McLEAN, DONALD, HBC chief trader and cattle rancher; b. 1805 in Tobermory, Isle of Mull, Scotland; d. 17 July 1864 in Chilcotin, B.C.
Donald McLean, a tall and powerful red-head, joined the Hudson’s Bay Company in 1833 as apprentice clerk, serving in the Western Department for two years. He then joined expeditions in the Snake River country (Oreg.) under Thomas McKay and John McLeod*. In 1839 he was moved to Fort Colvile (near present-day Kettle Falls, Wash.) under Archibald McDonald*, and next year was promoted clerk at Flathead Post (Mont.); here he lived with a Spanish-Indian girl, from whom he separated in 1853 or 1854.
He was transferred to New Caledonia District in 1842, taking charge at times of the Chilcotin, Babine, and McLeod posts, and working at Fort Alexandria on the Fraser River under Donald Manson*. This district was the “Siberia of the fur-trade”; troublesome servants were moved here to cool off in the harsh climate on rations of three dried salmon daily. The men were rough and tough, as was the discipline meted out to them. Governor George Simpson* was thoroughly justified in condemning the “club law” enforced by Manson, McLean, and Paul Fraser, but perhaps reasonable methods had failed.
Sometimes, quite inexcusably, violence was extended towards Indians by fur traders. In 1849 the Indian Tlelh killed Alexis Bélanger, a Métis in the HBC service, after considerable provocation. McLean, who was at that time at Alexandria, headed an unsuccessful manhunt, venting his spleen on Tlelh’s relations by killing two men and a baby. He wrote to Manson of those sheltering Tlelh: “The black, ungrateful, blood-thirsty, treacherous, and cowardly scoundrels should have prompt justice for it; hang first, and then call a jury to find them guilty or not guilty.” His superiors apparently accepted this attitude. The Indians remembered it as their dislike for the white invaders, and particularly McLean, increased.
In 1853 McLean was appointed chief trader, and two years later took charge of Thompson’s River Post (Kamloops) when Fraser died. Here he improved horsebreeding and developed larger cattle herds; he also, with his growing sons, amassed livestock of his own. He soon was aware of gold in the area but the HBC suppressed news of it until 1857, when the fur trade autocrats gradually yielded to mining and colonial interests.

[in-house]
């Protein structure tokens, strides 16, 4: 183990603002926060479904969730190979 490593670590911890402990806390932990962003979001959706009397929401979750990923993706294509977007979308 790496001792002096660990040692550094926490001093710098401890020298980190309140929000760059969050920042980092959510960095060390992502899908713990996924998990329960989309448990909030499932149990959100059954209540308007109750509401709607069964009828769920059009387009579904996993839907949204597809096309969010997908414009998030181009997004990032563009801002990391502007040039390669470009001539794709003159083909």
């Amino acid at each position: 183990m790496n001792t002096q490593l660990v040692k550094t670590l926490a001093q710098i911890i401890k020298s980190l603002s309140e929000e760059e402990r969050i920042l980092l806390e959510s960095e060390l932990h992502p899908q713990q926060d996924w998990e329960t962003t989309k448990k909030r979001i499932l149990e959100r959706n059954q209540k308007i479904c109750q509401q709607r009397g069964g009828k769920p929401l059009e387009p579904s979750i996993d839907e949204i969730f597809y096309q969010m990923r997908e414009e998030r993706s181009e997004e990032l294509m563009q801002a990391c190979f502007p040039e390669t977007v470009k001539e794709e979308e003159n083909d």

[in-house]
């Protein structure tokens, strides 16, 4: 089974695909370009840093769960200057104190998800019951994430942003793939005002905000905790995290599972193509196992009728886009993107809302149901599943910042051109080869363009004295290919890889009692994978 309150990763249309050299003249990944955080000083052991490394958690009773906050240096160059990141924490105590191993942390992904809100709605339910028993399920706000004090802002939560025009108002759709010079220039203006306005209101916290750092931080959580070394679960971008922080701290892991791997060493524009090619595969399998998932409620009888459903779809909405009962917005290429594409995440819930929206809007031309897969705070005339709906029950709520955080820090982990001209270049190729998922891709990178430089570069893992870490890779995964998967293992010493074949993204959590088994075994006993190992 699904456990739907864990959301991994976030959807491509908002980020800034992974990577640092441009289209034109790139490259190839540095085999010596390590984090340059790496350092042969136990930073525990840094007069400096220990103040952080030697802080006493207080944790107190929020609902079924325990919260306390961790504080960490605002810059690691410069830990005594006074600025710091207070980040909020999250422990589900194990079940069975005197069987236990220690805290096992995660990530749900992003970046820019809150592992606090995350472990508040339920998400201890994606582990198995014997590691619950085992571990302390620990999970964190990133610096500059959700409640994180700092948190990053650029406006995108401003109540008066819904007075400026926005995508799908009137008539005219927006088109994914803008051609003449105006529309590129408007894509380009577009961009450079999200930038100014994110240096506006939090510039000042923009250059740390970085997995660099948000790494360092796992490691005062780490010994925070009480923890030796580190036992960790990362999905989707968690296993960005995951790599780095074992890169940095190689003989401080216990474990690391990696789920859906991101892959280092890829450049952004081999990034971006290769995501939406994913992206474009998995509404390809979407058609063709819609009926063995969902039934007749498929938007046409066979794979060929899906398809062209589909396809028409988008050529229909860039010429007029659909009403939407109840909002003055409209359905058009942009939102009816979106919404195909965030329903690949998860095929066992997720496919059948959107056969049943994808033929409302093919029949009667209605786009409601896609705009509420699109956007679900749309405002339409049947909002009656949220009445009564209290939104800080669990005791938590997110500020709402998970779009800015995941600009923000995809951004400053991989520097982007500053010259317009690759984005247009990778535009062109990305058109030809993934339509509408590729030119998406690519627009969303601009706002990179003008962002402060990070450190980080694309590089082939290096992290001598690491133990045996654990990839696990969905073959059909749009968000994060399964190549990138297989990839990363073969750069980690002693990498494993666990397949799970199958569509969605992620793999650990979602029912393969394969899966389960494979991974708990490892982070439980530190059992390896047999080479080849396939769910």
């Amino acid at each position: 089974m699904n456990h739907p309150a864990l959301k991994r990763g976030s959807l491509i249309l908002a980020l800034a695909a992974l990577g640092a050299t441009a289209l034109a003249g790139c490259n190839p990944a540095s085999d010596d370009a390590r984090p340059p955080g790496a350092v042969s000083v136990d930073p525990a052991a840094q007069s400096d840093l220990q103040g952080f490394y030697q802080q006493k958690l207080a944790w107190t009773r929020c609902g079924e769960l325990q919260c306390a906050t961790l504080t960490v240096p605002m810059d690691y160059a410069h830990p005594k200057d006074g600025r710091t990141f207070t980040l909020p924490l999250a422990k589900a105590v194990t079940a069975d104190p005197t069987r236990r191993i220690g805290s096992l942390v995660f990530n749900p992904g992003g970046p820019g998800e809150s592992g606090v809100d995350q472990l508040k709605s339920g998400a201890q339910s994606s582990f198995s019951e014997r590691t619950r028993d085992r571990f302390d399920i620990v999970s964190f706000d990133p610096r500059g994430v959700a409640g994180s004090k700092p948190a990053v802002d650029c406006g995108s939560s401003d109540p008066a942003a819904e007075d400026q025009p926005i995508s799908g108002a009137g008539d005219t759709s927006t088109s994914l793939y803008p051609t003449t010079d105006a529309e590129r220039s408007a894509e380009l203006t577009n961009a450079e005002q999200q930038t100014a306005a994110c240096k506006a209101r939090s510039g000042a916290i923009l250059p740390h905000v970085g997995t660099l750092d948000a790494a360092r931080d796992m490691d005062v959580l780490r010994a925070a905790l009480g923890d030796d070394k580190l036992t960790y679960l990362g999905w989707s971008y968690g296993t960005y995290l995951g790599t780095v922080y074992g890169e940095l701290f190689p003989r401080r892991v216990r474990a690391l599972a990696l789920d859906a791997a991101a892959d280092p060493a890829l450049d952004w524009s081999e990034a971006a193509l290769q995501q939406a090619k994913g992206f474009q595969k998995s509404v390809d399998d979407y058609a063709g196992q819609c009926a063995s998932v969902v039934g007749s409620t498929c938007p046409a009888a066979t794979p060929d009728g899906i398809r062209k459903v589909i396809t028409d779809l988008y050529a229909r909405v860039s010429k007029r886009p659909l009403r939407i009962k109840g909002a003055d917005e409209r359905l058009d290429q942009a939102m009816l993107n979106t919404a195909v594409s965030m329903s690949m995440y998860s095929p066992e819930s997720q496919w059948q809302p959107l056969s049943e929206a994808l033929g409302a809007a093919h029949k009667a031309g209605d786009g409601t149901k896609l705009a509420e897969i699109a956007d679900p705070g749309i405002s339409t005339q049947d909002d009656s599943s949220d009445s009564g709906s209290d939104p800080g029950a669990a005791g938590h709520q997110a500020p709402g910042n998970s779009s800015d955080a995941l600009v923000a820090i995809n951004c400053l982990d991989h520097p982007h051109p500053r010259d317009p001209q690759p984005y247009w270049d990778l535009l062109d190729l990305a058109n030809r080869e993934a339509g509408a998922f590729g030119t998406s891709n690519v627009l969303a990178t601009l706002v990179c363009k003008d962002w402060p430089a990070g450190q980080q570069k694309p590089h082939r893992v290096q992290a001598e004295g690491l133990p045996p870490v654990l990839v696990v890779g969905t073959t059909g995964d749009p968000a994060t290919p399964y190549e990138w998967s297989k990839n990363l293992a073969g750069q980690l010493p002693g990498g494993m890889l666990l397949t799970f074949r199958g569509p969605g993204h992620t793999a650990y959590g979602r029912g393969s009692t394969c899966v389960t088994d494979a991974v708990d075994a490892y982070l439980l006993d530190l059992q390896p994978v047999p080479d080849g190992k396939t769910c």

A naval officer, Lieutenant Richard Charles Mayne*, visiting Kamloops in 1859 praised McLean: “A finer or more handsome man I think I never saw.” But HBC officials were not so impressed by his growing high-handedness, and he was ordered to headquarters at Victoria in 1860. He resigned the next year. The McLean clan moved their livestock to grasslands on the Bonaparte River; here they ranched, prospected, and ran “McLean’s Restaurant” for travellers in the Cariboo country. Donald McLean had married Sophia Grant, a Colville Indian, at Fort Colvile in 1854, and now had a second family. He was apparently devoted and indulgent to all his children. The deaths of two moved him to verse of gentle resignation, contrasting strongly with his harsh public character.
During 1864 Chilcotin Indians, seemingly provoked by unprincipled private traders, the ravages of diseases introduced by the white men, and the probability of reserves being established, killed some 19 members of work parties building a road inland from Bute Inlet for Alfred Penderell Waddington*. Panic arose in Victoria, where a large-scale uprising was feared. A mass meeting there urged that “Captain McLean” lead a “Chilcoaten” expedition of vengeance, and he duly left. the Bonaparte River, ostensibly under William George Cox*’s command. But, a self-confident individualist to the end, McLean scouted almost alone and was killed in an ambush. The murderers of the workmen were induced to surrender, but McLean’s slayer was sheltered by the Indians, who regarded his act as a just retribution for his victim’s life of cruel violence.
McLean’s older children became worthy settlers, but the three youngest, Allan*, Charley, and Archie, wild half-breeds disclaimed by both Indians and the immigrant white society, eventually ran berserk, and were hanged for murdering a constable in 1879. Ironically, the son of one was decorated in 1917 for bravery in killing 19 Germans single-handed.
Kamloops Museum (Kamloops, B.C.), HBC journals, 1859–60; HBC letters, 1879. PABC, Donald McLean, miscellaneous papers. R. C. Mayne, Four years in British Columbia and Vancouver Island: an account of their forests, rivers, coasts, gold fields, and resources for colonisation (London, 1862), 115–21. Daily British Colonistand Victoria Chronicle, 4 Nov. 1863; 3, 4, 6, 30 June, 7, 11 July, 1, 8, 25 Aug. 1864; 11, 13, 14, 16, 18, 28 Dec. 1879; 1, 20 Jan., 16, 19, 20 March, 19 Nov. 1880. Morice, History of northern interior of B.C. (1904), 233, 239, 264–69, 272, 311. Mel Rothenburger, “We’ve killed Johnny Ussher!”: the story of the wild McLean boys and Alex Hare (Vancouver, 1973), 3–21. “German killer returns home; Kamloops crowd meets hero of Vimy Ridge who was awarded DCM,” Kamloops Telegram (Kamloops, B.C.), 11 Oct. 1917.